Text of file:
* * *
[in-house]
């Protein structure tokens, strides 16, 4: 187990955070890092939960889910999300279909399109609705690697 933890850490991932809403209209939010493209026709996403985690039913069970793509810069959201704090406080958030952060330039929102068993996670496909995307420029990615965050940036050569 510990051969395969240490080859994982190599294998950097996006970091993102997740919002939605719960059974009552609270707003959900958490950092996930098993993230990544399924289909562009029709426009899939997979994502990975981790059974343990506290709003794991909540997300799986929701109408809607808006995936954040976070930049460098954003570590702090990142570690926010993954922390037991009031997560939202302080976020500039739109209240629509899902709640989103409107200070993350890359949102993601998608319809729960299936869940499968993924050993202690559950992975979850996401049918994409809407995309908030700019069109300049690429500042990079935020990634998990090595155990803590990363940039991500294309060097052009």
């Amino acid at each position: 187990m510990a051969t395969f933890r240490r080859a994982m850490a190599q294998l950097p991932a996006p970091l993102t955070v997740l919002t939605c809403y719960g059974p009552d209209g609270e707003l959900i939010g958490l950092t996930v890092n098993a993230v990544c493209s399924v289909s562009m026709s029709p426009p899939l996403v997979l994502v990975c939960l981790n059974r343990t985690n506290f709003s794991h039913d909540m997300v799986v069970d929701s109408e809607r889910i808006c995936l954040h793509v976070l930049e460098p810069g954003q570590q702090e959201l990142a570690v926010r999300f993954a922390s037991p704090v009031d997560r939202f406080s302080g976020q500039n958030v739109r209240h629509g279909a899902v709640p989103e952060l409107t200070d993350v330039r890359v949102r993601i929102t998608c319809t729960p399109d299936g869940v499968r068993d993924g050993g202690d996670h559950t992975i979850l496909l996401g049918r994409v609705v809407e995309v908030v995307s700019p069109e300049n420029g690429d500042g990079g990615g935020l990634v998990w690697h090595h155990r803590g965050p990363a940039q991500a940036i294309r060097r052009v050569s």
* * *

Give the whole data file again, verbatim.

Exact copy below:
[in-house]
């Protein structure tokens, strides 16, 4: 187990955070890092939960889910999300279909399109609705690697 933890850490991932809403209209939010493209026709996403985690039913069970793509810069959201704090406080958030952060330039929102068993996670496909995307420029990615965050940036050569 510990051969395969240490080859994982190599294998950097996006970091993102997740919002939605719960059974009552609270707003959900958490950092996930098993993230990544399924289909562009029709426009899939997979994502990975981790059974343990506290709003794991909540997300799986929701109408809607808006995936954040976070930049460098954003570590702090990142570690926010993954922390037991009031997560939202302080976020500039739109209240629509899902709640989103409107200070993350890359949102993601998608319809729960299936869940499968993924050993202690559950992975979850996401049918994409809407995309908030700019069109300049690429500042990079935020990634998990090595155990803590990363940039991500294309060097052009």
């Amino acid at each position: 187990m510990a051969t395969f933890r240490r080859a994982m850490a190599q294998l950097p991932a996006p970091l993102t955070v997740l919002t939605c809403y719960g059974p009552d209209g609270e707003l959900i939010g958490l950092t996930v890092n098993a993230v990544c493209s399924v289909s562009m026709s029709p426009p899939l996403v997979l994502v990975c939960l981790n059974r343990t985690n506290f709003s794991h039913d909540m997300v799986v069970d929701s109408e809607r889910i808006c995936l954040h793509v976070l930049e460098p810069g954003q570590q702090e959201l990142a570690v926010r999300f993954a922390s037991p704090v009031d997560r939202f406080s302080g976020q500039n958030v739109r209240h629509g279909a899902v709640p989103e952060l409107t200070d993350v330039r890359v949102r993601i929102t998608c319809t729960p399109d299936g869940v499968r068993d993924g050993g202690d996670h559950t992975i979850l496909l996401g049918r994409v609705v809407e995309v908030v995307s700019p069109e300049n420029g690429d500042g990079g990615g935020l990634v998990w690697h090595h155990r803590g965050p990363a940039q991500a940036i294309r060097r052009v050569s």